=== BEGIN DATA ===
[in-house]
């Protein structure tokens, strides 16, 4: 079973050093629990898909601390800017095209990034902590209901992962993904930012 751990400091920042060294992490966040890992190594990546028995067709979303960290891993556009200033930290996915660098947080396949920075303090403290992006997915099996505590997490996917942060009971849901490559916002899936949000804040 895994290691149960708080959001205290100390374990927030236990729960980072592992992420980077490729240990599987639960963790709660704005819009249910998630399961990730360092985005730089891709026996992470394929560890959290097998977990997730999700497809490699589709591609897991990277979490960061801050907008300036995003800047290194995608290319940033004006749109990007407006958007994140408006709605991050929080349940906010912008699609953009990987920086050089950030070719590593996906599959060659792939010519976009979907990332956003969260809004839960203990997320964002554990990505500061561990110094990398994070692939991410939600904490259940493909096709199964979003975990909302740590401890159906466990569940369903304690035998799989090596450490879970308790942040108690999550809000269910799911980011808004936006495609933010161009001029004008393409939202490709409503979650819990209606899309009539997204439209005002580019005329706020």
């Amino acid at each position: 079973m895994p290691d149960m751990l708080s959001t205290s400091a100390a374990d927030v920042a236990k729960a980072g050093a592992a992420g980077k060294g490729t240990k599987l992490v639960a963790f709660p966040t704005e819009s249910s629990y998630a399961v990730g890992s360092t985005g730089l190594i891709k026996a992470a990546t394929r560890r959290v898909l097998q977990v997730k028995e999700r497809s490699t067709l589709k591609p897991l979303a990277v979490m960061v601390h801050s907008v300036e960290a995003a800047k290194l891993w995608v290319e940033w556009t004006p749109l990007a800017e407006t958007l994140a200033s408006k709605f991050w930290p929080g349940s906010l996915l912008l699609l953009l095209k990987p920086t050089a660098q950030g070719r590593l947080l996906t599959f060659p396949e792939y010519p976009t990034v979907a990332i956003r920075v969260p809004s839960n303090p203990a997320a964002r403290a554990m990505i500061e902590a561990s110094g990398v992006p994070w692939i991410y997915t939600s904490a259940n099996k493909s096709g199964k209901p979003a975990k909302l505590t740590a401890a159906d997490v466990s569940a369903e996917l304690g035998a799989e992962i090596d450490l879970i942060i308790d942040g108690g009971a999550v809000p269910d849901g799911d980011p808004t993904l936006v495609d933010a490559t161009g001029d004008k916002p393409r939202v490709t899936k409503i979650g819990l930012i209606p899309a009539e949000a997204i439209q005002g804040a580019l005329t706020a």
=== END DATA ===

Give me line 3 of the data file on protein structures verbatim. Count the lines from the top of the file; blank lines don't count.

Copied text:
């Amino acid at each position: 079973m895994p290691d149960m751990l708080s959001t205290s400091a100390a374990d927030v920042a236990k729960a980072g050093a592992a992420g980077k060294g490729t240990k599987l992490v639960a963790f709660p966040t704005e819009s249910s629990y998630a399961v990730g890992s360092t985005g730089l190594i891709k026996a992470a990546t394929r560890r959290v898909l097998q977990v997730k028995e999700r497809s490699t067709l589709k591609p897991l979303a990277v979490m960061v601390h801050s907008v300036e960290a995003a800047k290194l891993w995608v290319e940033w556009t004006p749109l990007a800017e407006t958007l994140a200033s408006k709605f991050w930290p929080g349940s906010l996915l912008l699609l953009l095209k990987p920086t050089a660098q950030g070719r590593l947080l996906t599959f060659p396949e792939y010519p976009t990034v979907a990332i956003r920075v969260p809004s839960n303090p203990a997320a964002r403290a554990m990505i500061e902590a561990s110094g990398v992006p994070w692939i991410y997915t939600s904490a259940n099996k493909s096709g199964k209901p979003a975990k909302l505590t740590a401890a159906d997490v466990s569940a369903e996917l304690g035998a799989e992962i090596d450490l879970i942060i308790d942040g108690g009971a999550v809000p269910d849901g799911d980011p808004t993904l936006v495609d933010a490559t161009g001029d004008k916002p393409r939202v490709t899936k409503i979650g819990l930012i209606p899309a009539e949000a997204i439209q005002g804040a580019l005329t706020a």